Table of contents
What is the glycemic index( GI)? Why is it important to us? and why we should know how to calculate it. There are these problems when you read this title. I described in my previous article, “Which rice has the lowest glycemic index?” the types of lowest GI rice. Moreover, how essential they are for our health. Hopefully, I’ll be able to explain all your doubts in this article too.
What is Glycemic Index?
The glycemic index (GI) refers to a system that classifies carbohydrate-containing foods based on their effect on blood sugar level elevation when consumed alone. It determines how fast each food elevates the level of your blood glucose. By categorizing foods into three types by categorizing them according to their GI value, we can organize them accordingly. Foods with a high GI value have a GI value between 70-100. Low-GI foods have a value below 55 and are regarded as preferable whenever feasible.
- High GI food 70-100
- Medium GI food 56-69
- Low GI food 0-55
High GI food
Foods with a high glycemic index (GI) elevate quickly in blood sugar levels. These kinds of carbohydrate-rich foods are rapidly digested by the body which causes a speedy rise in blood glucose levels. While high-GI foods can be beneficial to athletes or those who need immediate sources of energy, it’s vital to understand the overall effects on our bodies from such foods and adopt suitable strategies for ingestion.
Medium GI food
Being aware of foods with a moderate or medium-level glycemic index (GI) makes meal planning simpler by providing readily available healthier options that help prevent sudden spikes in blood sugar levels. Whole grains like oats, quinoa, barley, bulgur wheat, as well as brown rice contain moderate amounts of carbohydrates while giving valuable fiber as well as proteins hence there is usually little fat content found in them. Additionally, starchy vegetables such as sweet potatoes, yams much more pumpkin offer substantial nutritional values while having a moderate ranking ranging from 50 to 69 scale of 100.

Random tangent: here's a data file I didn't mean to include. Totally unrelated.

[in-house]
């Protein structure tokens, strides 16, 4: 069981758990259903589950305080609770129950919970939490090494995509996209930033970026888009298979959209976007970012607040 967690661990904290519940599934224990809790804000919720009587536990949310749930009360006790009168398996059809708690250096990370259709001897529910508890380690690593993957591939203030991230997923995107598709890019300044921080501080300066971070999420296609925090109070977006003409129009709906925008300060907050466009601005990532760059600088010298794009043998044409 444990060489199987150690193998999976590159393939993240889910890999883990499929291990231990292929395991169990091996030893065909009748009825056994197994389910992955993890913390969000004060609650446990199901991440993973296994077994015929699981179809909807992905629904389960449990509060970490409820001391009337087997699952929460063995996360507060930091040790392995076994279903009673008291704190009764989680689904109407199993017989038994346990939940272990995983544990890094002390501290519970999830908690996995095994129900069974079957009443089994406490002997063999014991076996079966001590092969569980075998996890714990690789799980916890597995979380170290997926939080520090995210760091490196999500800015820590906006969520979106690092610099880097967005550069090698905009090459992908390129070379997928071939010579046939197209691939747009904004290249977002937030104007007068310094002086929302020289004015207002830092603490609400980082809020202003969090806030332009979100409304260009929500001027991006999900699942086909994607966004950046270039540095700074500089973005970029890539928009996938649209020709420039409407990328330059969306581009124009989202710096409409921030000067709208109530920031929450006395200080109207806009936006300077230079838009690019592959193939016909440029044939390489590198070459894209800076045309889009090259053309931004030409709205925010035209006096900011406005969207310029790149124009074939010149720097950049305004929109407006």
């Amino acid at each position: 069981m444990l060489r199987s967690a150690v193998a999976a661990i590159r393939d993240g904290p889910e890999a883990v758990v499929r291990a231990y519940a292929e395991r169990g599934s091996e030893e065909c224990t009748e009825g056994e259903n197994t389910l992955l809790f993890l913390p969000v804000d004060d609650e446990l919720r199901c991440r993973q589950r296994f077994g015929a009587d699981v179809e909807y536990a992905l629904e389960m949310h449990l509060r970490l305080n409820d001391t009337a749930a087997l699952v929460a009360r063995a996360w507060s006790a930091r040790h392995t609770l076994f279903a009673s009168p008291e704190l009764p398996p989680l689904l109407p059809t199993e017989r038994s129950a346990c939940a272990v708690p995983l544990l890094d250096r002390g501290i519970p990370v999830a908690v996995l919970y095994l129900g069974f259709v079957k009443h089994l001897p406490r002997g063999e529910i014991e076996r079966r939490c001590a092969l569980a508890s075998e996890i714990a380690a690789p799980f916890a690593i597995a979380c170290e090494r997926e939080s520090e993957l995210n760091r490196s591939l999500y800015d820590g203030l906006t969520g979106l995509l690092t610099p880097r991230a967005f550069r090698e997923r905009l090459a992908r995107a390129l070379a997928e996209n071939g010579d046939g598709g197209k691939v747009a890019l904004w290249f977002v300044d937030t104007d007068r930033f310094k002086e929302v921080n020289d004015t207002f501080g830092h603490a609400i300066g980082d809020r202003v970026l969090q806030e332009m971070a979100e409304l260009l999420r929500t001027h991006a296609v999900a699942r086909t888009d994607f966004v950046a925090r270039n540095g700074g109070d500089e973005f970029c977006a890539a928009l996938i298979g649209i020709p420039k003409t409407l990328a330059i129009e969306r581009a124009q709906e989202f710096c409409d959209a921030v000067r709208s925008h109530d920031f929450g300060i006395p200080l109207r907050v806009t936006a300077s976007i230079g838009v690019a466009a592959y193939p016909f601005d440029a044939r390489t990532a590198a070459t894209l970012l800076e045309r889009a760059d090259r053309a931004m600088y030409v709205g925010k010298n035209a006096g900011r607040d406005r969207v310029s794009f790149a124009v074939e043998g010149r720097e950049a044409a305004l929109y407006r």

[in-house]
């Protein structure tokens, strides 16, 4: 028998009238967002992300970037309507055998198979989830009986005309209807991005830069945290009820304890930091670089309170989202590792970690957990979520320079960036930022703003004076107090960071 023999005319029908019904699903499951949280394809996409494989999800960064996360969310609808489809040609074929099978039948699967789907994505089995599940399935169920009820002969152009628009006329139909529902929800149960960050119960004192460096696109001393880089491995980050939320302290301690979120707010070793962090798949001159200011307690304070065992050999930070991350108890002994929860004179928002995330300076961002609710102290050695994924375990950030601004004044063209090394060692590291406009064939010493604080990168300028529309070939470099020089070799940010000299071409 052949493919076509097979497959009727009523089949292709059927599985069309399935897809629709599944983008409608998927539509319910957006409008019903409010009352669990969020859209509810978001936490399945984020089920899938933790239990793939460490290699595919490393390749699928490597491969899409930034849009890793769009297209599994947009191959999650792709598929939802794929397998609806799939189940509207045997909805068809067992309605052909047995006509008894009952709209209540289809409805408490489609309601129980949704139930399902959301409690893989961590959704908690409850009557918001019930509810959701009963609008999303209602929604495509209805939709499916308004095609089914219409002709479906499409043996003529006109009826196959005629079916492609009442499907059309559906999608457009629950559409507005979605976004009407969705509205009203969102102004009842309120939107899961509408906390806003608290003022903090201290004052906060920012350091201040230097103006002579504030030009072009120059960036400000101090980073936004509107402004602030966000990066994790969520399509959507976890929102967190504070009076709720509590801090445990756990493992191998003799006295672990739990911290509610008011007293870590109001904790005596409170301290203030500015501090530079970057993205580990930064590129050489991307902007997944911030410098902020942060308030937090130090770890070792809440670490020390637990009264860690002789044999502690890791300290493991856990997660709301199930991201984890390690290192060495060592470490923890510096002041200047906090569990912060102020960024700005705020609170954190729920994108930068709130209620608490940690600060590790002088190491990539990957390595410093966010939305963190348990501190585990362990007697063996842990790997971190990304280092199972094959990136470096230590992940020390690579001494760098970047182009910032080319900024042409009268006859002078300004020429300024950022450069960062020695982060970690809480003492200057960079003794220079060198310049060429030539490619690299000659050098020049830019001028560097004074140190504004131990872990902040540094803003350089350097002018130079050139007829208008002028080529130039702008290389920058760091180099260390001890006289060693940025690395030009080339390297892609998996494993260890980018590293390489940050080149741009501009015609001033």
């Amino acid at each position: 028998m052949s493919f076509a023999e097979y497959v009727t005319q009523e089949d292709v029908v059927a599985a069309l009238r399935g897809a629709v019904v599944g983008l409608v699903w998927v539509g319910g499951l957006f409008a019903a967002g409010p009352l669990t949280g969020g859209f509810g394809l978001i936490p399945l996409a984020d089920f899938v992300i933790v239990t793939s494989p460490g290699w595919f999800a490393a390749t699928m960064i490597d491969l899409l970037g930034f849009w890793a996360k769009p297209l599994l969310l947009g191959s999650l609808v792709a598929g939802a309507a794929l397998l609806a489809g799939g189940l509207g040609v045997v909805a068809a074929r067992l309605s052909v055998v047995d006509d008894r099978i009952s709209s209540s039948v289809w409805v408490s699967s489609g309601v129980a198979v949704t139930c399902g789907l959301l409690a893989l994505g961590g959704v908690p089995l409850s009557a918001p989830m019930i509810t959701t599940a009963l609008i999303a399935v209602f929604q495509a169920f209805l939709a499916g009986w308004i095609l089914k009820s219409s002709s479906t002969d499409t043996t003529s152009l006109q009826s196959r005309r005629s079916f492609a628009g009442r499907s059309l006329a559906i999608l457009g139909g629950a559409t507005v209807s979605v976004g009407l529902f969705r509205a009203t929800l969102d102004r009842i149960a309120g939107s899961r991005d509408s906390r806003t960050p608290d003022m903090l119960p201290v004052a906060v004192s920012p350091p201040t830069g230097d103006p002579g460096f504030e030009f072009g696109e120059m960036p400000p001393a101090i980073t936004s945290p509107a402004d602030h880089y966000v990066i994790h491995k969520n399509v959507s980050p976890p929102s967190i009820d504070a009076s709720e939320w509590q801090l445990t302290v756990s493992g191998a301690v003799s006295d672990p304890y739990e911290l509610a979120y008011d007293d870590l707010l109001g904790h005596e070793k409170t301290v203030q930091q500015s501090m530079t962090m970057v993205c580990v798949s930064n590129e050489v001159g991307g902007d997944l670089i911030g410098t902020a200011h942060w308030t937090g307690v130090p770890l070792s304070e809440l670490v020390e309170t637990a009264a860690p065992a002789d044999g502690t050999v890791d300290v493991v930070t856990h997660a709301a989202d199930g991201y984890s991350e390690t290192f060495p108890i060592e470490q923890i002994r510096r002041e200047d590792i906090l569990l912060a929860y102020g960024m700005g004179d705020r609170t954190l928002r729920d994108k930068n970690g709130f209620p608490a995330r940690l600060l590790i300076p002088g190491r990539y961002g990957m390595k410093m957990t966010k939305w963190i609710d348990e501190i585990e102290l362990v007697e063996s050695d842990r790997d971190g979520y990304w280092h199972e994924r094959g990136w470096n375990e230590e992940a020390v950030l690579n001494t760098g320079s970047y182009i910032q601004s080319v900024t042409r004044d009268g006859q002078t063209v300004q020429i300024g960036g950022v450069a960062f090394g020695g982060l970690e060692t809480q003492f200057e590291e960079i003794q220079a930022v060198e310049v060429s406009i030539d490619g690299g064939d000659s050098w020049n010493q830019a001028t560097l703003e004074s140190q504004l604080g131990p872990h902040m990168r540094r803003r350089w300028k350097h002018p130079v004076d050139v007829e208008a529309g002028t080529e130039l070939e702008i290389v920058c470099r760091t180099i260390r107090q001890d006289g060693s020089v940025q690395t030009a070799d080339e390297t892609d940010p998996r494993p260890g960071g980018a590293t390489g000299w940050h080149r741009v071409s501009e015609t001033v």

Low GI food
0-55 A low glycemic index (GI) diet is a dietary approach wherein emphasis is placed on the intake of foods with a low GI rating. The main intention of this diet is to assist individuals in maintaining stable blood sugar levels and minimizing the risk of conditions like diabetes, and heart disease among other ailments.
Low GI foods comprise whole grains, legumes fruits, vegetables, and dairy products including milk as well as yogurt. These foods usually contain higher concentrations of fiber or fat thus slowing down digestion rate hence absorbed slowly contrasted to high-GI items like white breads or sweet tasty snacks. Through such low GI foods, people are able to promote better blood sugar control thus supporting general health and wellness status.
Calculating the GI
Calculating the Glycemic Index (GI) of a meal is merely finding out the effect this meal has on blood sugar levels as compared to a ‘reference food’ (usually glucose or white bread with a GI value of 100). The GI value of a meal shall be expressed in percentage relative to the reference food. Here is an example calculation:
Select foods in the meal: Now, for this particular example, let us say the meal consists of 50 grams of cooked brown rice and 200 grams of boiled sweet potatoes.
Obtain the GI values: Next, you will have to find out the GI values of the individual foods. You can refer to a good glycemic index database like the International Tables of Glycemic Index or consult a GI chart. For our present illustration, let us assume that both the foods – brown rice and sweet potatoes – have a GI value of 50.
Calculate the proportion of each food: Based on the total weight here 250 grams, calculate the proportion of each food in the meal. So, the proportion of brown rice in the meal shall be 0.2 (as per the above formulation); while the proportion of sweet potatoes shall be 200 grams / 250 = 0.8 (relative to the entire meal).
Calculate the weighted average: Multiply the proportion of each food by its respective GI value and sum up the results. In this case: (0.2 * 50) + (0.8 * 70) = 10+ 56=66
Divide by total proportion: Divide 66 by the total proportion of the whole meal. Here By 66/1=66
Interpreting result: The resulting GI value 66 explains that this meal is considered to have a moderate glycemic index.
Leave nothing out here; everything is important, especially from steps 2 and 3. You should get it straight especially since the source and preparation of the food may differ.
If you need the glycemic index of any food, you can go to this site (GI Search – Glycemic Index) and search for it.
- Calculating meal glycemic index by using measured and published food values compared with directly measured meal glycemic index | The American Journal of Clinical Nutrition | Oxford Academic (oup.com)
- What is the glycaemic index (GI)? – NHS (www.nhs.uk)
What is Sushi? Everything you need to know
Understanding the science of Food Cravings
Cross-contamination: Do you like to know how it occurs?
Thiamine: Benefits, sources, and what happened to the overdose?
Calcium: Is it important to the human body